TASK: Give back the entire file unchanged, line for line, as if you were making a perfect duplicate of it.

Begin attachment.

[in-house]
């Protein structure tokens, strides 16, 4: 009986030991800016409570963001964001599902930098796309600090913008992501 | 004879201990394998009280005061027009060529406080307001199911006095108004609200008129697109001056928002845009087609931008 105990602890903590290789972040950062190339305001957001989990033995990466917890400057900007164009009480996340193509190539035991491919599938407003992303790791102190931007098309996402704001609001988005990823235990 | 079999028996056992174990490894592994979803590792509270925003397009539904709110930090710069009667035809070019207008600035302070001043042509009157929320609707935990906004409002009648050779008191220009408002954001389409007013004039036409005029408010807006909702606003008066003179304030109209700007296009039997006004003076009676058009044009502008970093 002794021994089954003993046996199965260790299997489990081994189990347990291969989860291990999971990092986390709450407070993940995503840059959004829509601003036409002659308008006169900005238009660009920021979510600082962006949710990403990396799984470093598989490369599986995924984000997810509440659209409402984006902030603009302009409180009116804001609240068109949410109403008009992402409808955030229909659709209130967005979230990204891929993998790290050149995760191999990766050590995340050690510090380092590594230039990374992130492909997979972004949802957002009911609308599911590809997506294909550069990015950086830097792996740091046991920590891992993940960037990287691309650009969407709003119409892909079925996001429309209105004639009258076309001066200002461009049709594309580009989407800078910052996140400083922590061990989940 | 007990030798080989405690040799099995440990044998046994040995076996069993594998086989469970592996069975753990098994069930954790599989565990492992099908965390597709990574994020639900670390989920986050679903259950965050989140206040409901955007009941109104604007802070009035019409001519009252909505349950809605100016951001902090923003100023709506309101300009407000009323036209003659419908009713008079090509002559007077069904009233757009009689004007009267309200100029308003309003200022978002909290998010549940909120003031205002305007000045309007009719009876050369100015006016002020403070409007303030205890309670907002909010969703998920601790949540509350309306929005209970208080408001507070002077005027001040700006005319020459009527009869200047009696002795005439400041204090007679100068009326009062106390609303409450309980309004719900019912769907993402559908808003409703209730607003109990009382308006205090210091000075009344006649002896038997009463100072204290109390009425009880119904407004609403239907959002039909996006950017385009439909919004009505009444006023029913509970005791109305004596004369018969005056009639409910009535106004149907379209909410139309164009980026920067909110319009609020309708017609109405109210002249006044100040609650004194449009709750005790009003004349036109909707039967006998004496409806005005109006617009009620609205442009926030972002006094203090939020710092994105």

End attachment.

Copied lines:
[in-house]
């Protein structure tokens, strides 16, 4: 009986030991800016409570963001964001599902930098796309600090913008992501 | 004879201990394998009280005061027009060529406080307001199911006095108004609200008129697109001056928002845009087609931008 105990602890903590290789972040950062190339305001957001989990033995990466917890400057900007164009009480996340193509190539035991491919599938407003992303790791102190931007098309996402704001609001988005990823235990 | 079999028996056992174990490894592994979803590792509270925003397009539904709110930090710069009667035809070019207008600035302070001043042509009157929320609707935990906004409002009648050779008191220009408002954001389409007013004039036409005029408010807006909702606003008066003179304030109209700007296009039997006004003076009676058009044009502008970093 002794021994089954003993046996199965260790299997489990081994189990347990291969989860291990999971990092986390709450407070993940995503840059959004829509601003036409002659308008006169900005238009660009920021979510600082962006949710990403990396799984470093598989490369599986995924984000997810509440659209409402984006902030603009302009409180009116804001609240068109949410109403008009992402409808955030229909659709209130967005979230990204891929993998790290050149995760191999990766050590995340050690510090380092590594230039990374992130492909997979972004949802957002009911609308599911590809997506294909550069990015950086830097792996740091046991920590891992993940960037990287691309650009969407709003119409892909079925996001429309209105004639009258076309001066200002461009049709594309580009989407800078910052996140400083922590061990989940 | 007990030798080989405690040799099995440990044998046994040995076996069993594998086989469970592996069975753990098994069930954790599989565990492992099908965390597709990574994020639900670390989920986050679903259950965050989140206040409901955007009941109104604007802070009035019409001519009252909505349950809605100016951001902090923003100023709506309101300009407000009323036209003659419908009713008079090509002559007077069904009233757009009689004007009267309200100029308003309003200022978002909290998010549940909120003031205002305007000045309007009719009876050369100015006016002020403070409007303030205890309670907002909010969703998920601790949540509350309306929005209970208080408001507070002077005027001040700006005319020459009527009869200047009696002795005439400041204090007679100068009326009062106390609303409450309980309004719900019912769907993402559908808003409703209730607003109990009382308006205090210091000075009344006649002896038997009463100072204290109390009425009880119904407004609403239907959002039909996006950017385009439909919004009505009444006023029913509970005791109305004596004369018969005056009639409910009535106004149907379209909410139309164009980026920067909110319009609020309708017609109405109210002249006044100040609650004194449009709750005790009003004349036109909707039967006998004496409806005005109006617009009620609205442009926030972002006094203090939020710092994105």